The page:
I’m sure nobody died of shock on hearing Dispatches’ revelation that kids today are pants at maths. Their parents were too and their teachers, so the chances of those adults imparting mathematical wisdom are, it would seem, slim to nil.
What was quite a shock though was to hear that of 155 teachers who were set maths questions that “a bright 11 year old” could/should be able to answer, only one teacher got all the answers right and more than half failed dismally.
Which of course leads to the inevitable issue that if the teachers don’t get it, how can they possibly teach it? They can’t is the short answer and that’s why so many kids go into secondary school with a tenuous – if any at all – grasp of maths.
Enter Richard Donne who set out his learning-maths-is-easy stall at Barton Hill primary in Bristol, and with the application of fun learning methods and a nod to the good old learning by rote theory, he made some fantastic inroads.
The children were making great progress until Richard’s lessons were halted to make way for SAT revision. But I think by then, he’d shown that his method was infinitely more likely to succeed than those currently employed in the national curriculum.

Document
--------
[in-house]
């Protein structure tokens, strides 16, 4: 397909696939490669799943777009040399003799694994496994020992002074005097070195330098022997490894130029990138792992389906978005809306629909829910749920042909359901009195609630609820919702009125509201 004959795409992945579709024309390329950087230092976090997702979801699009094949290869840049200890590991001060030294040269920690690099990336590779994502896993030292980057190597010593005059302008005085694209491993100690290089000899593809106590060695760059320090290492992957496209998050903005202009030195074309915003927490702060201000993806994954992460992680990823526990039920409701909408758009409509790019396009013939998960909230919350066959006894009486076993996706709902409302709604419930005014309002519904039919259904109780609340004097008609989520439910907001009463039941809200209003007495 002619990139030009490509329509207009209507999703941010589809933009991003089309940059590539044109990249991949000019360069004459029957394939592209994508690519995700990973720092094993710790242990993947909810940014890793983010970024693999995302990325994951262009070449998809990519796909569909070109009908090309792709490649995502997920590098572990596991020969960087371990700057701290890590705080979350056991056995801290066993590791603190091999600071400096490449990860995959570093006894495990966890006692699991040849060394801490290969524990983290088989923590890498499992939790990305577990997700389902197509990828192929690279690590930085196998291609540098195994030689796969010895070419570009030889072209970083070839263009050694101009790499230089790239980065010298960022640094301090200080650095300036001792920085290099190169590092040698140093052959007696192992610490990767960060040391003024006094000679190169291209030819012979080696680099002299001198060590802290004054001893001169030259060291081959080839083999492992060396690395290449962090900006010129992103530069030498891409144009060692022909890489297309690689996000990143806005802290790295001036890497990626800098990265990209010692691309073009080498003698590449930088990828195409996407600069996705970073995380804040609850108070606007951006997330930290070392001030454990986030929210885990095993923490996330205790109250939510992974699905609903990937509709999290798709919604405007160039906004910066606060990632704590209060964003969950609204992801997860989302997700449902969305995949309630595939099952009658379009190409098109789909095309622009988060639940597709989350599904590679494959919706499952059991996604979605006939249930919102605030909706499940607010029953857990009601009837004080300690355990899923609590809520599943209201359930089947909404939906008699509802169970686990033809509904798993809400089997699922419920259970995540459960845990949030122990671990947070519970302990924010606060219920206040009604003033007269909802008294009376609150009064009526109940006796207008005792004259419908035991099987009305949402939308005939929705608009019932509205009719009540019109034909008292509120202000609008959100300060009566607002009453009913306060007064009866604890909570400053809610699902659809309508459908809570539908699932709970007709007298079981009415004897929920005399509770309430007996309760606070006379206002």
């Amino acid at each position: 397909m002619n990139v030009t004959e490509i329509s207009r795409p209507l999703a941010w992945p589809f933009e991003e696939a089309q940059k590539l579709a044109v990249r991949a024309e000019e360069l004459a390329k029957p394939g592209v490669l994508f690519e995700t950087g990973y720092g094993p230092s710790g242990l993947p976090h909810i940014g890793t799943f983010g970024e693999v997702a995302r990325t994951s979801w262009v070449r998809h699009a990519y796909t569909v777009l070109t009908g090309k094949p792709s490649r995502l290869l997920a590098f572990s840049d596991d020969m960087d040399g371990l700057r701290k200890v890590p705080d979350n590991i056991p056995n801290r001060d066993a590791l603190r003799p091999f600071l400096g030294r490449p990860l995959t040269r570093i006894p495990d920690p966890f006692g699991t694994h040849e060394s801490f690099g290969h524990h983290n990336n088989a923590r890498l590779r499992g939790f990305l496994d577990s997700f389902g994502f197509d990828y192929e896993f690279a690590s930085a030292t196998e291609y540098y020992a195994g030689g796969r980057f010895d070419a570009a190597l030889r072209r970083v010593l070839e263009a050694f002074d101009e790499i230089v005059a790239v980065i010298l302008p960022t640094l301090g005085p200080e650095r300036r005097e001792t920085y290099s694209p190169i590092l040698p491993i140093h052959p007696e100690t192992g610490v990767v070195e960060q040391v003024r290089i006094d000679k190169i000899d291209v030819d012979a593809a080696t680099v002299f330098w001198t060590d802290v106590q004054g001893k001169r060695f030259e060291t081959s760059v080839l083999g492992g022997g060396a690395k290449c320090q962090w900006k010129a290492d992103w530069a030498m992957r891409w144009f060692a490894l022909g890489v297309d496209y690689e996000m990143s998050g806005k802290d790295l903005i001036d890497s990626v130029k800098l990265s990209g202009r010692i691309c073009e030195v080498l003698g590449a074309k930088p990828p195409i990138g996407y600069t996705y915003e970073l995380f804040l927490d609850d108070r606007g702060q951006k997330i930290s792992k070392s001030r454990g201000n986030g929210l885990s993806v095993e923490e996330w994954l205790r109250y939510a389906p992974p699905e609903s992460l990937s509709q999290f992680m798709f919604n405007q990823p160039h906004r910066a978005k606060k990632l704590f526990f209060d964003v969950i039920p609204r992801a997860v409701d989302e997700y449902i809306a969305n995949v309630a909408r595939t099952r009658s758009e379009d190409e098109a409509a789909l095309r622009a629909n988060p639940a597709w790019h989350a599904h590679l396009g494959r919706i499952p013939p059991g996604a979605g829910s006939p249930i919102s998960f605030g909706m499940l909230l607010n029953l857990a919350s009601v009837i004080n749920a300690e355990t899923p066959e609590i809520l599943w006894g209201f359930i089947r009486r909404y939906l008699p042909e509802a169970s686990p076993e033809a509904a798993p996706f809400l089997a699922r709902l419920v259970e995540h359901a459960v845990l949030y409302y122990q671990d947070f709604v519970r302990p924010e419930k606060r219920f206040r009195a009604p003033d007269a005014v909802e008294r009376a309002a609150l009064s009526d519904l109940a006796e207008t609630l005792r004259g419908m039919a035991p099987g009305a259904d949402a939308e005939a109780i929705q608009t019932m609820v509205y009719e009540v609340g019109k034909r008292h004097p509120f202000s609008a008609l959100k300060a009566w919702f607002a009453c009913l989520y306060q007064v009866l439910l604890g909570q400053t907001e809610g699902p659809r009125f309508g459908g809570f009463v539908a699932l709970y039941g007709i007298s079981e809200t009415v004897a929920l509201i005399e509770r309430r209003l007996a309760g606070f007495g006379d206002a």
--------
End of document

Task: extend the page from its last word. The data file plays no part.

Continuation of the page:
In effect, he went back to maths teaching as it used to be; learning by logic and repetition. For example, he used cups halved and quartered to demonstrate fractions and used the giggle making example of a kiss repeated to simplify multiplication.
I think schools everywhere should take Donne’s teaching methods on board and fast. I wonder if he can also bring about a learning revolution in written and spoken English??
I wish someone would; it’s a rare day – and a singular joy when it happens – that anybody under the age of 30 uses written English that doesn’t consist of text-type, and spoken English that makes frequent and unashamed use of words such as ‘aint’ and ‘no more’ when they mean isn’t and anymore.
It drvs me crzy, it rlly duz.